The earliest humans spent more time outside than we do. They used the sky as both clock and calendar. They could easily see that the sun’s path across the sky, the length of daylight, and the location of the sunrise and sunset all shift in a regular way throughout the year.

Astronomically speaking, the September equinox marks one of the four major turning points in the cycle of seasons. In many regions of North America, the landscape silently explodes with vibrant colors of red, yellow, and orange. The harvest baskets are full of our summer’s work. The leaves begin to drop off the trees, providing endless hours of jumping into leaf piles for kids and raking them back up for parents! Baseball season hits the homestretch, while football season is just warming up. Temperatures begin to drop, nights begin to get longer, and all the woodland critters are storing up for the long haul of winter.

Notice the signs of the autumn equinox in nature… The knowledge that summer is gone, and winter is coming, is everywhere now, on the northern half of Earth’s globe. If you live in the Northern Hemisphere, you can easily notice the later dawns and earlier sunsets. Also notice the arc of the sun across the sky each day. You will find it is shifting toward the south. Birds and butterflies are migrating southward, too, along with the path of the sun. The shorter days are bringing cooler weather. A chill is in the air. In New York City and other fashionable places, people have stopped wearing white. Creatures of the wild are putting on their winter coats. All around us, trees and plants are ending this year’s cycle of growth. Perhaps they are responding with glorious autumn leaves, or a last burst of bloom before winter comes. In the night sky, Fomalhaut, the Autumn Star, is making its way across the heavens each night.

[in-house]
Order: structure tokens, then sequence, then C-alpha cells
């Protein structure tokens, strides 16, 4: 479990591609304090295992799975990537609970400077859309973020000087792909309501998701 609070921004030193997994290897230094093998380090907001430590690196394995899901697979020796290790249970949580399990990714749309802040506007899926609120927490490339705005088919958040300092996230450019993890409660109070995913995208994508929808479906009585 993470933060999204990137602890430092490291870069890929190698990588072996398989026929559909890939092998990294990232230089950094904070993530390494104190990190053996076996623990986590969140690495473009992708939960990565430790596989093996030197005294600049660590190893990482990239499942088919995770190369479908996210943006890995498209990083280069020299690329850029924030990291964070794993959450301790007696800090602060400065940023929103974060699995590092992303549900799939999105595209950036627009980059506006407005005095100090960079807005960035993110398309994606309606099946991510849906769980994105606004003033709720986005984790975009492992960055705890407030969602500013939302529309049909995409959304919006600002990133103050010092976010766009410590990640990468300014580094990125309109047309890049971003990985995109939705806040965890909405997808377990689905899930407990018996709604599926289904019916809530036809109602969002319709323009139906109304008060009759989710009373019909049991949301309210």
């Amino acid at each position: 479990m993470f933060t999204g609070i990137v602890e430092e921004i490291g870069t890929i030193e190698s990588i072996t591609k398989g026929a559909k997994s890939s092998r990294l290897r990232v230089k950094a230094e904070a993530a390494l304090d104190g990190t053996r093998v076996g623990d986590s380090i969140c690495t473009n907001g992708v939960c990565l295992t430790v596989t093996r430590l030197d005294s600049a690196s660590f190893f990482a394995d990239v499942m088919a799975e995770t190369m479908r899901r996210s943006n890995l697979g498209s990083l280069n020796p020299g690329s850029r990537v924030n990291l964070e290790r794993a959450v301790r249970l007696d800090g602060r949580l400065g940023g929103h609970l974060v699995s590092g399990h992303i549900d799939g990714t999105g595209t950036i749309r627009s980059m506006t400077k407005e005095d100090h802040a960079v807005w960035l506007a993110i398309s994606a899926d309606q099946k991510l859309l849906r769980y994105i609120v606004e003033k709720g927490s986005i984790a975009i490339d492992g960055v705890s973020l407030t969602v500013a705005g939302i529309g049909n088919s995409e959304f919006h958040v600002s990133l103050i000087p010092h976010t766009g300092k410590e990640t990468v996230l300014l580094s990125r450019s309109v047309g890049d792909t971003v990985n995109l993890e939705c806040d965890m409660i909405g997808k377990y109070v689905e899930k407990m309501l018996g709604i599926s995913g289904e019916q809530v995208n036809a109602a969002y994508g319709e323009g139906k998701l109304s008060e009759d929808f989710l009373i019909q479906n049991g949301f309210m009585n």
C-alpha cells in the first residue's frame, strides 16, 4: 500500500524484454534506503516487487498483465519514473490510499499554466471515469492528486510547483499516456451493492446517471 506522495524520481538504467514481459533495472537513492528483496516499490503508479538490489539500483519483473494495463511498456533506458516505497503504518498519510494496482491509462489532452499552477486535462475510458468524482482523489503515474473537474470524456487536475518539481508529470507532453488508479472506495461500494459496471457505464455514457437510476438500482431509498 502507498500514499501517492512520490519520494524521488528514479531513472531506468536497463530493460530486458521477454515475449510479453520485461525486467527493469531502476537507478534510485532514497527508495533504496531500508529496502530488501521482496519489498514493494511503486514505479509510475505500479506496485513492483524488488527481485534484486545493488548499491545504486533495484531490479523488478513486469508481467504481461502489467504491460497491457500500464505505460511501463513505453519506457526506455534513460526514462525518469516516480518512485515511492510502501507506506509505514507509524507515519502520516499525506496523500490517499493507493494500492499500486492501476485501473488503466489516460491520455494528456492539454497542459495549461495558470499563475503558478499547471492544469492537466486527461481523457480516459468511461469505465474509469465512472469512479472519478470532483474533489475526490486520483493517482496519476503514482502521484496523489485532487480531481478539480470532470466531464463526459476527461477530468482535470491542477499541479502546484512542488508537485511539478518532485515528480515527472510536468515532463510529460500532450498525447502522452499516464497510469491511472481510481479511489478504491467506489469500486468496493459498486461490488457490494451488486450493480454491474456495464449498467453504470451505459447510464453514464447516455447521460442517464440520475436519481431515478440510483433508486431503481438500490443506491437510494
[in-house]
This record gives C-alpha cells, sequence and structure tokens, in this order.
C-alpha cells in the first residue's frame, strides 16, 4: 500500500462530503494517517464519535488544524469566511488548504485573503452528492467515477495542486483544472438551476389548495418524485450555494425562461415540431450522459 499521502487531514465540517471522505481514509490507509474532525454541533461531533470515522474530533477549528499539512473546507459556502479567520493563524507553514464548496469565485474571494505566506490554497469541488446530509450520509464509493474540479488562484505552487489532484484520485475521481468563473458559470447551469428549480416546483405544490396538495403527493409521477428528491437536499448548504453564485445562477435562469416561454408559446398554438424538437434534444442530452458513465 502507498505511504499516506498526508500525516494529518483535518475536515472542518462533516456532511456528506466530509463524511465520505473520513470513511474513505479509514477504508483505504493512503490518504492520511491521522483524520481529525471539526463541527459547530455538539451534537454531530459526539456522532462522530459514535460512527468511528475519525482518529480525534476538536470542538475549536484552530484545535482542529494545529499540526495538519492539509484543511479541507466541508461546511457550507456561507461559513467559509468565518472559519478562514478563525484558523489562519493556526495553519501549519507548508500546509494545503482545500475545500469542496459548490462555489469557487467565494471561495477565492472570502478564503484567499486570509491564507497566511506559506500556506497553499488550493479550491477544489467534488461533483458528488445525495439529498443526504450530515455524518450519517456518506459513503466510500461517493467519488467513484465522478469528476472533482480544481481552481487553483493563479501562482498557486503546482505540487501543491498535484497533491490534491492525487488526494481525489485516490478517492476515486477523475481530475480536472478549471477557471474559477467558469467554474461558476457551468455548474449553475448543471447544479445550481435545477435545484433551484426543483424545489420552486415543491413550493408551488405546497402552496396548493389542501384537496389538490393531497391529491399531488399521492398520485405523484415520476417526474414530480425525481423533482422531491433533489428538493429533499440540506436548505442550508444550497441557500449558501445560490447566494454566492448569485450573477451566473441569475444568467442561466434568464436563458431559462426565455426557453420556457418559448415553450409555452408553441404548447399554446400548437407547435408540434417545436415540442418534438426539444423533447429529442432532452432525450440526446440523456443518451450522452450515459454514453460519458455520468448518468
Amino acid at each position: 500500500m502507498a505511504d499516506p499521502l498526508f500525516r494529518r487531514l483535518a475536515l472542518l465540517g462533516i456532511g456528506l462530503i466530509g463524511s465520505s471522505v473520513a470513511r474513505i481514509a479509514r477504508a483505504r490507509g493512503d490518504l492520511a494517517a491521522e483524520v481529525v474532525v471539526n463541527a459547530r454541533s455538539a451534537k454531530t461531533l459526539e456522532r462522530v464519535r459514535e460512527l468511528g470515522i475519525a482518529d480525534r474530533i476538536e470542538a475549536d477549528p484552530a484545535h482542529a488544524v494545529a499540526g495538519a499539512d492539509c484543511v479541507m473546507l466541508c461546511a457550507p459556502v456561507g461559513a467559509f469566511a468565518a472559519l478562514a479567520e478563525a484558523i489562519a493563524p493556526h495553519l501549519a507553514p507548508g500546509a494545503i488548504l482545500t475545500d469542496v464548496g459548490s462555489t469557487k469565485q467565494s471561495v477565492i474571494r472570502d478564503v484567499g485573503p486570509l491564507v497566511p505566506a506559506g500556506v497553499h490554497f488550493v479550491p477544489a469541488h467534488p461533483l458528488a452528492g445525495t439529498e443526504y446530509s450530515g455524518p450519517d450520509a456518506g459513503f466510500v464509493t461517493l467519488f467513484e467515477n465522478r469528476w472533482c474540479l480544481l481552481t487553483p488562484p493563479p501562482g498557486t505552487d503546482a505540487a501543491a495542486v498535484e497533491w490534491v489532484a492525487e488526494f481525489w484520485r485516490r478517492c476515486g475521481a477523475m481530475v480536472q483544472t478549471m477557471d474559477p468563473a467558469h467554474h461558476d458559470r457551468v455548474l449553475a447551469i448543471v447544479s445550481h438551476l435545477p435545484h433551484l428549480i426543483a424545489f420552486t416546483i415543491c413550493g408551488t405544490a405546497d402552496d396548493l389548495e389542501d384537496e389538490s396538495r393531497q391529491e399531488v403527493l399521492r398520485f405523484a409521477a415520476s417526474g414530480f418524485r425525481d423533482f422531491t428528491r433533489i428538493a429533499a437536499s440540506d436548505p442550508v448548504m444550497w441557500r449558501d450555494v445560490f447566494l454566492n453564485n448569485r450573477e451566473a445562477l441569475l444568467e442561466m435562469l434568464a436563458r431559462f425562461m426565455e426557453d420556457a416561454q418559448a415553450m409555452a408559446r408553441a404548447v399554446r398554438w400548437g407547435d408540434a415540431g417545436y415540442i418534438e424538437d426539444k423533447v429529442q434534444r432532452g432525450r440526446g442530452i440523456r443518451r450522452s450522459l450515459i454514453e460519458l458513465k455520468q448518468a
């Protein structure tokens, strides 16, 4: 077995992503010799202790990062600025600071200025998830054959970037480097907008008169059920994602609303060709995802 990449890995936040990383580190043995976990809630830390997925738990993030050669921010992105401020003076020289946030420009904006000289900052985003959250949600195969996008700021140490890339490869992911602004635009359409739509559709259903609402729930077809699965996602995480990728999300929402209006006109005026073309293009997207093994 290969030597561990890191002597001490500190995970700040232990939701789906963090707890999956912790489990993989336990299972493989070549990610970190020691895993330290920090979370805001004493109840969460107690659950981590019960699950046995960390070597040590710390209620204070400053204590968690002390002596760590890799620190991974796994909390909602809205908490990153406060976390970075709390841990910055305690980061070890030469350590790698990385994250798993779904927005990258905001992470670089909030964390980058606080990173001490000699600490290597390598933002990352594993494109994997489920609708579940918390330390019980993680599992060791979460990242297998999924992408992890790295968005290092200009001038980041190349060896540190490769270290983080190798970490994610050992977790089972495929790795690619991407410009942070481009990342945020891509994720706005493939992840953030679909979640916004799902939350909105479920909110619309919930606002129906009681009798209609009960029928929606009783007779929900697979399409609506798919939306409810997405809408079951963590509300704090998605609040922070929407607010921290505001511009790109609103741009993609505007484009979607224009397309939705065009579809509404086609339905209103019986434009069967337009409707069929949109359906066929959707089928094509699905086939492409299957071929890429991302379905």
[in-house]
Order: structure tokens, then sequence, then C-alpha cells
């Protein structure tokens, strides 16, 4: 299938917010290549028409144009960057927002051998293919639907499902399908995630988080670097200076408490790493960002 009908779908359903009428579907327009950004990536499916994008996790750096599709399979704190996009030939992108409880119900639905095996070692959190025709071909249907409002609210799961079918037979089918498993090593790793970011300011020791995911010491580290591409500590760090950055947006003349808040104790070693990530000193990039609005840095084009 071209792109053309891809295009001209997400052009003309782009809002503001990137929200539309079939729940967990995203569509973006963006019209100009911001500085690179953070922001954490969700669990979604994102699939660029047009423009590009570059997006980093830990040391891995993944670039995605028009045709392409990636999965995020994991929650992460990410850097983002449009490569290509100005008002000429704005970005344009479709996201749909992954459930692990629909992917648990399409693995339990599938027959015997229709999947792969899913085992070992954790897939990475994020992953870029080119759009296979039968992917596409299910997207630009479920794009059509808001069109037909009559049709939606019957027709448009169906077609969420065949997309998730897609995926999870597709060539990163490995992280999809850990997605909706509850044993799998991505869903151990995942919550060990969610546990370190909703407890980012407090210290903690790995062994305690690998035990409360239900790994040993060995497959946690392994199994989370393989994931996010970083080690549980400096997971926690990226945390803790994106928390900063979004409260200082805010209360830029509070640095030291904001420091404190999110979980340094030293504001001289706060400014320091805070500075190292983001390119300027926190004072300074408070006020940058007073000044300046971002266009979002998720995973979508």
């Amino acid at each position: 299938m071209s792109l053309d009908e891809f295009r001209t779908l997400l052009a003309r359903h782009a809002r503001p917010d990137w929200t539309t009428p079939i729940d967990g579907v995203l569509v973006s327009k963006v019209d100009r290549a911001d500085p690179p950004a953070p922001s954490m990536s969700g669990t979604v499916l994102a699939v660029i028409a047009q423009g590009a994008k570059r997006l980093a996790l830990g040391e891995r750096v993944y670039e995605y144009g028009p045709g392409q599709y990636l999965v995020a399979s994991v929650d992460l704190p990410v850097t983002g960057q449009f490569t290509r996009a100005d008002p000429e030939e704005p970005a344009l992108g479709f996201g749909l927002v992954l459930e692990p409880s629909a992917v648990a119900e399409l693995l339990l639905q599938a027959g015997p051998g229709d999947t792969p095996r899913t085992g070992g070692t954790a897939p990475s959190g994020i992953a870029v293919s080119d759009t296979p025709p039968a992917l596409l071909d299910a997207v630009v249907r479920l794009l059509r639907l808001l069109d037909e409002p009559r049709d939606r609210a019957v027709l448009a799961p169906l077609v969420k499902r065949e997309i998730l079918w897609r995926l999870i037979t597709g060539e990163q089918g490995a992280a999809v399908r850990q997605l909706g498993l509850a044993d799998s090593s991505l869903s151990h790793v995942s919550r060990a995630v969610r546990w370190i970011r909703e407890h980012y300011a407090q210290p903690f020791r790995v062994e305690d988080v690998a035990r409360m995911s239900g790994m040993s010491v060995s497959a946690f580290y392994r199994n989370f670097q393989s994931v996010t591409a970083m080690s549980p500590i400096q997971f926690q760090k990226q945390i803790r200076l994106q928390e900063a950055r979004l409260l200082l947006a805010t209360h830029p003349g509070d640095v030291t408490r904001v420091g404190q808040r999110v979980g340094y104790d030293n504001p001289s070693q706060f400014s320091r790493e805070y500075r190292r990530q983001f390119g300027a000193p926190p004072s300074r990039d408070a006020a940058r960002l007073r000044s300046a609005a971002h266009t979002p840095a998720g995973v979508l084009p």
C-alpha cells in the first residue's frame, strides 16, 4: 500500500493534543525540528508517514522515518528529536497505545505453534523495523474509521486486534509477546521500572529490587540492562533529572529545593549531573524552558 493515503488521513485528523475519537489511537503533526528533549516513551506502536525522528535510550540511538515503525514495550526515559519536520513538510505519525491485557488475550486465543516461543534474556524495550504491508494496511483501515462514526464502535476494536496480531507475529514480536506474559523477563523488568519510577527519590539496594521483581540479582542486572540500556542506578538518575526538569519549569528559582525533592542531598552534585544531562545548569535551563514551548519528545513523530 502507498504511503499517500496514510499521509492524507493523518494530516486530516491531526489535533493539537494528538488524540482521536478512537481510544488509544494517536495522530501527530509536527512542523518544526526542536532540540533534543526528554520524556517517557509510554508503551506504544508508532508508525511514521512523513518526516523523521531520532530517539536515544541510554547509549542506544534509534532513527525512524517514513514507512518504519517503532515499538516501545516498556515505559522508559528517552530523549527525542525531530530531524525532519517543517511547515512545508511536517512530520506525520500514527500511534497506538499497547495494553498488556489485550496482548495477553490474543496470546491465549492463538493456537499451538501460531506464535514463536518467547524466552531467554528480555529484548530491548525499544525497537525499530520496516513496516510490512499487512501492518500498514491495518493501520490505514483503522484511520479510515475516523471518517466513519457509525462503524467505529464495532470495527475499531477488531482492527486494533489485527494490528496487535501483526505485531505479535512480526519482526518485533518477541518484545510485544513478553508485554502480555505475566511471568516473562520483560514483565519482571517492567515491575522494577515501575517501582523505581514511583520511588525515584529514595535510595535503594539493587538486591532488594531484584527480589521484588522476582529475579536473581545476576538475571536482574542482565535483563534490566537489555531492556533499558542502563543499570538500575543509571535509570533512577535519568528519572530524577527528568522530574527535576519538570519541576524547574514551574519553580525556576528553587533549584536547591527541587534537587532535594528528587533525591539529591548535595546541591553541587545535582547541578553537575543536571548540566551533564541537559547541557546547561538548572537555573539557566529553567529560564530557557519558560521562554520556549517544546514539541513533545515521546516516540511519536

Why do autumn leaves change color?… What type of trees and weather produce the most vivid fall foliage? Not all leaves turn vivid colors in the fall. Only a few of our many species of deciduous trees, notably maple, aspen, oak, and gum, produce stellar performances for our annual autumn spectacular in North America. Several factors contribute to fall color (temperature, precipitation, soil moisture), but the main agent is light, or actually the lack of it. The amount of daylight relates to the timing of the autumnal equinox. As the autumn days grow shorter, the reduced light triggers chemical changes in deciduous plants causing a corky wall to form between the twig and the leaf stalk.

This “abscission layer” eventually causes the leaf to drop off in the breeze. As the corky cells multiply, they seal off the vessels that supply the leaf with nutrients and water and also block the exit vessels, trapping simple sugars in the leaves. The combination of reduced light, lack of nutrients, and no water add up to the death of the pigment chlorophyll, the “green” in leaves.

Once the green is gone, two other pigments show their bright faces. These pigments, carotene (yellow) and anthocyanin (red), exist in the leaf all summer but are masked by the chlorophyll. The browns in autumn leaves are the result of tannin, a chemical that exists in many leaves, especially oaks.

Our Locally-made Sunscreens & Lip Protection from  BurnOut Suncare…

‘The Well’ Spotlight… summer 2012